Deciding which body of experience is most appropriate is not difficult in
principle: that body of recorded experiments is most appropriate which bears
the most detailed resemblance to the experiment at hand. In the football
example above, the Coach's experience was obviously the most suitable (if
available) because it most nearly approximated a sequence of games
Waynevs.Michigan State1953. The Bantu's sequence, on the other hand, was
random teamvs.random team. The Bantu's probability number is much less
uncertain (indeed it is ideally precise), but also much less appropriate,
corresponding to a much less relevant body of knowledge.
Briefly to recapitulate thus far:
We define probability with reference to a v. Mises Kollektiv (except that
ours is always finite, while v. Mises' is infinite). To apply the definition
in a particular case, we must find a recorded sequence of experiments which
are sufficiently similar by some suitable criterion. This can be done in
many ways (corresponding to different bodies of knowledge), but usually one
can find a most appropriate way; in principle, one always can. The recorded
relative frequency of occurrence of the event in this sequence gives the
value of p, and no better value can be found without introducing new postulates.
(It should be carefully noticed that the rough, experimental value p is NOT
an approximation to some precisely defined but unknown "real" value of p.
There is no such "real" value, just as there are no infinite sequences of
experiments conducted under precisely defined conditionsleaving out of
account the question of physical statistics at the level of elementary particles.
The value of p is almost always, necessarily, and inherently vague to some
extent .... In estimating population means by sampling, it is true that a
population mean can have a well defined value in certain cases, namely cases
where the population is unchangingbut this is a rarity in the real world
and of very little interest.)
Thus we treat frequency probability and personal probability on a single
objective basis, such that we can assign a definite (although imprecise)
numerical probability to any event of whatever kind. But "whatever kind"
still needs some clarification, as does the question of the uncertainty in
the number p, and certain other old questions of doctrine.
Some Probability Notions Clarified
In this section, arguments are abridged even more drastically, and sometimes
only conclusions are stated. Those interested in the full discussion may
write the author.
A random experimentfollowing Cramer [3]is just one whose outcome cannot
be surely predicted. Hence randomness is a quality of the observer as well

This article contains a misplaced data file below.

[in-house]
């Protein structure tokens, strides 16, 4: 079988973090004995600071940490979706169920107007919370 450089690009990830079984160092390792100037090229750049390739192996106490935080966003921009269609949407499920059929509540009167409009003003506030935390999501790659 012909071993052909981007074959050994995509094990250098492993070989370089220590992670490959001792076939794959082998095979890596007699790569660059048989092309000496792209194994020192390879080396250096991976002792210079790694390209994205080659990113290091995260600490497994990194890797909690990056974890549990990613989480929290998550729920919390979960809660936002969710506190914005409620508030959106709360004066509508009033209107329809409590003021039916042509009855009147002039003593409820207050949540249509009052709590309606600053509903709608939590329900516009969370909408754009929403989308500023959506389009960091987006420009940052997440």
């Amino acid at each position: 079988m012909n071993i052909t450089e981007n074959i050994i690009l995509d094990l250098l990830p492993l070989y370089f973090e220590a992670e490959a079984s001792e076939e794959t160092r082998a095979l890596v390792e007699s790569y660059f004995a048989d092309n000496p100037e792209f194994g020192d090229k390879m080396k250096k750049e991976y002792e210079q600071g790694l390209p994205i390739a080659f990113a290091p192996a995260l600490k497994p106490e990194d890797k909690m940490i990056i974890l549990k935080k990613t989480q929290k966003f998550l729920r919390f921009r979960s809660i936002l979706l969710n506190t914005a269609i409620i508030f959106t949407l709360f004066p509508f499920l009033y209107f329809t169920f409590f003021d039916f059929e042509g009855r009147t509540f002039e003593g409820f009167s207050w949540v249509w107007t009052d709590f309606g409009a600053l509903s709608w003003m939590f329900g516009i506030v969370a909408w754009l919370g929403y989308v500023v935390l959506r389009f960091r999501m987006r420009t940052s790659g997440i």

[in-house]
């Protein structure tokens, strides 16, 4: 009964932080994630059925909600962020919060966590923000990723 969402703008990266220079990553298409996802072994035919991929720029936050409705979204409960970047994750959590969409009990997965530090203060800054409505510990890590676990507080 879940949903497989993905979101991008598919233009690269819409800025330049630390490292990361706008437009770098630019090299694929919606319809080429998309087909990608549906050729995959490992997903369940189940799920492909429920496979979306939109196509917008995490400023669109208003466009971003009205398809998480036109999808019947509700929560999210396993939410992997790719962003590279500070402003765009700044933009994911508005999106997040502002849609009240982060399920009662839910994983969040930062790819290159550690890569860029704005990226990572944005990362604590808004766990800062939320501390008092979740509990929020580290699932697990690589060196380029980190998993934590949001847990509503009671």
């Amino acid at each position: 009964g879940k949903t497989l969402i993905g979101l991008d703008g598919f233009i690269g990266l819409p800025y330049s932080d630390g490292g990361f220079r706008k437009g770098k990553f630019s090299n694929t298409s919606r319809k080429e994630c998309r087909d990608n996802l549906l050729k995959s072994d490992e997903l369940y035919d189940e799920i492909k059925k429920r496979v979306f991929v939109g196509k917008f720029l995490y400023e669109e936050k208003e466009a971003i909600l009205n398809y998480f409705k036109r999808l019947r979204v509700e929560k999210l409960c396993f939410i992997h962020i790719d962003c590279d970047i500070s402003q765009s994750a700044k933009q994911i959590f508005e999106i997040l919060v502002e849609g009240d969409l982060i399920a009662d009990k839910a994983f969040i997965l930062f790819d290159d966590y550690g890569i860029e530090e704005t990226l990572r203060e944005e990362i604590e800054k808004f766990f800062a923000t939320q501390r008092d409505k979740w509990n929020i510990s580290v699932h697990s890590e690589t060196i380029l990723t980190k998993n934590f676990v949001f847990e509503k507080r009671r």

as of the experiment.
Single experiments: Since we define a probability as a relative frequency,
what in meant by the probability of the outcome of an isolated experiment?
Von Mises says that although actuarial statistics may show that only about
1% of Americans die in their fortieth year, it is meaningless to speak about
the probability of a particular individual dying during the year. He will
live or he will die; he will not live 99% (at least according to precryonics
ideas). Yet it is obvious that if we select such a person at random, we have
reason for considerable confidence that he will live. In fact, in contrast
to that of v. Mises, our formulation above for the probability of an event
permits it to be unique in some respects, yet also demands that it be considered
part of a set.
Past Events & States of Nature. A great deal has been written about the
distinction between "random variables" and "states of nature," and whether
it is possible to make "true probability statements" about the latter. Mood
[9] and Neyman [10] for example claim a distinction between "random variables"
and "unknown constants" or states of nature. For example, past events (the
notion goes) cannot have probabilities; they either occurred or they did
not.
In my view there is no such proper distinction. The outcome of every random
experiment is equally a "random variable" in that it is not known in advance;
likewise, every such outcome is equally a "state of nature," in that (from
a deterministic viewpoint, on the classical physics level) it is unalterably
fixed in the structure of the world. To keep the discussion brief, I'll cite
just one example, which should be convincing.
Everyone agrees that cointossing is within the scope of the theory: the
future fall of a coin is a random variable. But what about a coin already
tossed but not yet inspected? A coin already tossed represents a past event
and a state of natureyet from the standpoint of the observer, there is